Alexander Ormiston Curle FSAS CVO LL.D. (1866-1955) was a Scottish lawyer and archaeologist who rose to be Director of the National Museum of Scotland from 1913 to 1919 and Director of the Royal Scottish Museum on Chambers Street in Edinburgh 1916 to 1931. He was also Secretary and later a Commissioner of the Royal Commission on the Ancient Monuments of Scotland. He was brother to the archaeologist James Curle.
Despite training as a lawyer his interests quickly changed to archaeology and antiquarianism. He published 11 archaeological papers between 1896 and 1908. In 1908 he was appointed Secretary of the newly created Royal Commission of Ancient Monuments of Scotland. From August 1908 until February 1909 he set out to record all of Scotland's important monuments, undertaking the 300 mile trip largely by bicycle. Thus was created the first Inventory of Ancient Monuments. In Edinburgh he lived at 8 South Learmonth Gardens.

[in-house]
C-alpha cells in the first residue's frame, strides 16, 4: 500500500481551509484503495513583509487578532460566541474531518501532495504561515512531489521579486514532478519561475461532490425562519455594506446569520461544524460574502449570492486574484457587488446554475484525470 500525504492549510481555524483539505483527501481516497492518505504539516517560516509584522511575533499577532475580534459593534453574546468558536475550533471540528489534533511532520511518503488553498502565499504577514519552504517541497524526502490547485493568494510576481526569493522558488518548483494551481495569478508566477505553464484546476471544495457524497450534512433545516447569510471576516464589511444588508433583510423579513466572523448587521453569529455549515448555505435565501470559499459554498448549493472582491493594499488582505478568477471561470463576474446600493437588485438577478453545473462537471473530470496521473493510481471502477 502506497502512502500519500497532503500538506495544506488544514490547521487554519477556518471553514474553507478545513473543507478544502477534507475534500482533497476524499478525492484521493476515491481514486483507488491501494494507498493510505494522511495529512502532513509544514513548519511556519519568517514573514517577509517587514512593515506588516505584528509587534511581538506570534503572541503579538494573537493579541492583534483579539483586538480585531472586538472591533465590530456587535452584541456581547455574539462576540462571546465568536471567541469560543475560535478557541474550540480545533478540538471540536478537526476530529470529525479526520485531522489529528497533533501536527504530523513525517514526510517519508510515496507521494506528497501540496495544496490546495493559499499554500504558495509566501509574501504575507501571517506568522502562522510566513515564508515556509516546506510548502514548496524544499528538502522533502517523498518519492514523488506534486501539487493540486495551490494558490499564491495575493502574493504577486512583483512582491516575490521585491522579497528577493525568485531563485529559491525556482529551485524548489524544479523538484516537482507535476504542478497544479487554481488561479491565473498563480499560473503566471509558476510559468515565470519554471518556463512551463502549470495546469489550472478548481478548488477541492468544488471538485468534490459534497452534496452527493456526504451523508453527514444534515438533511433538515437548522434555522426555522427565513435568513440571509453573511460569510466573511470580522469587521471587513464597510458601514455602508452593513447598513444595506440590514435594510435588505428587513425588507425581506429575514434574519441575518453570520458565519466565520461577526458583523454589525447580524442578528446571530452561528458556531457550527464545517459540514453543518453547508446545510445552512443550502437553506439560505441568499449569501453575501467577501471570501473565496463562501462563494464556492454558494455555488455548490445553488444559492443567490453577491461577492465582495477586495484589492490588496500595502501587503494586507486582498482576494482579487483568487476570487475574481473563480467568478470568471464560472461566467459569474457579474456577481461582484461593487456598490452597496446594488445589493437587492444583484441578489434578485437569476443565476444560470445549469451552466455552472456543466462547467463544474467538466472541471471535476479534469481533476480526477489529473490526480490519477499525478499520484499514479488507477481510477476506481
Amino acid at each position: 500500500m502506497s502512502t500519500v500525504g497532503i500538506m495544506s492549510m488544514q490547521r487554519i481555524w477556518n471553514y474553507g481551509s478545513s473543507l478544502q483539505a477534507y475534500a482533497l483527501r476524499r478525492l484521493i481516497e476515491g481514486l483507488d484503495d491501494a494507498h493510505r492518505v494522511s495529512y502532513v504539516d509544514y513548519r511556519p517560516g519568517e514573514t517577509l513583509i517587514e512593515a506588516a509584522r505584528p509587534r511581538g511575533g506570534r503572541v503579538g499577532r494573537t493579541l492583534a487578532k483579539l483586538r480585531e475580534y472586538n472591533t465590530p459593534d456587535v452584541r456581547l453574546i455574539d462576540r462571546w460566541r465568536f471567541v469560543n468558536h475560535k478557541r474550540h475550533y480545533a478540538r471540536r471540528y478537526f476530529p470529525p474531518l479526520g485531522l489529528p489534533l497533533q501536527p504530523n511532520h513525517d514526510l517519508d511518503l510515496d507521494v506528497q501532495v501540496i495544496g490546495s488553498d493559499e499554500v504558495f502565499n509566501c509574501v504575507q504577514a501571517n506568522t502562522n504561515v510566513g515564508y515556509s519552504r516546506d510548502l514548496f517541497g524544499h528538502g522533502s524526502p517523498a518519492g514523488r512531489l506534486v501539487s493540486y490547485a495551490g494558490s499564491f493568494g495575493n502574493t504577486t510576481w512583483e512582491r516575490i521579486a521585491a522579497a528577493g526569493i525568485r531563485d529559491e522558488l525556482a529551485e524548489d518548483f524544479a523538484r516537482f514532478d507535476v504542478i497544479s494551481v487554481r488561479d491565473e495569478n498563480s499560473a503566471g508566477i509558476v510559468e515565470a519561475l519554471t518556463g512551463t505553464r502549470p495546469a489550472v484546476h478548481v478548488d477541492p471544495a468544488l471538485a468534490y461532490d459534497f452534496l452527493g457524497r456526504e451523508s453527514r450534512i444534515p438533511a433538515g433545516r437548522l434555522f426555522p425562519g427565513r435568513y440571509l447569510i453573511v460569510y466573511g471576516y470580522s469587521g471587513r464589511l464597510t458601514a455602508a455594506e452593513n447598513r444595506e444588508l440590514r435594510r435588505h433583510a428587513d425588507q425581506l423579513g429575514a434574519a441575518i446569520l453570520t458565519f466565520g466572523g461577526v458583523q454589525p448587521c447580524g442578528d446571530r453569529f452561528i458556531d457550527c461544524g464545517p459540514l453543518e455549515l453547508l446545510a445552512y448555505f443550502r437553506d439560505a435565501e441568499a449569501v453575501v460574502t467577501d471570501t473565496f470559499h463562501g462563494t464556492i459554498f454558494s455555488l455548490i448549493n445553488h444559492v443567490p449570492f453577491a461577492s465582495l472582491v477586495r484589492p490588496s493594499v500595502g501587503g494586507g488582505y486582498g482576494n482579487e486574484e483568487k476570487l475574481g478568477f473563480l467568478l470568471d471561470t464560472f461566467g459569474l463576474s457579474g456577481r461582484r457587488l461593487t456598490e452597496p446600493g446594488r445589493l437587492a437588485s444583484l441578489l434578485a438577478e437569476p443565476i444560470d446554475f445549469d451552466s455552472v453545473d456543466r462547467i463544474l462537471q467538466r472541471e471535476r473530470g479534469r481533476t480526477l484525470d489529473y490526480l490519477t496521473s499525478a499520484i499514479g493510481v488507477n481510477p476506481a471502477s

In 1913 he succeeded Joseph Anderson as Director of the National Museum of Scotland. In 1913 he excavated a vitrified fort in Dalbeattie in south-west Scotland. In 1919 he made his most important archaeological find, a large concealment of Roman and Gallic silver plateware at Traprain Law. In 1916 he succeeded Sir Thomas Carlaw Martin as Director of the Royal Scottish Museum.
In 2006 a plaque was unveiled at his family home at Priorwood in Melrose, naming him and his brother James as two of the three archaeological giants in Scotland.
He was married to Jocelyn Winifred Butler. She died in 1925 and is buried in the modern north extension of Dean Cemetery.
Their children included Mary Christian Curle (1904-1970)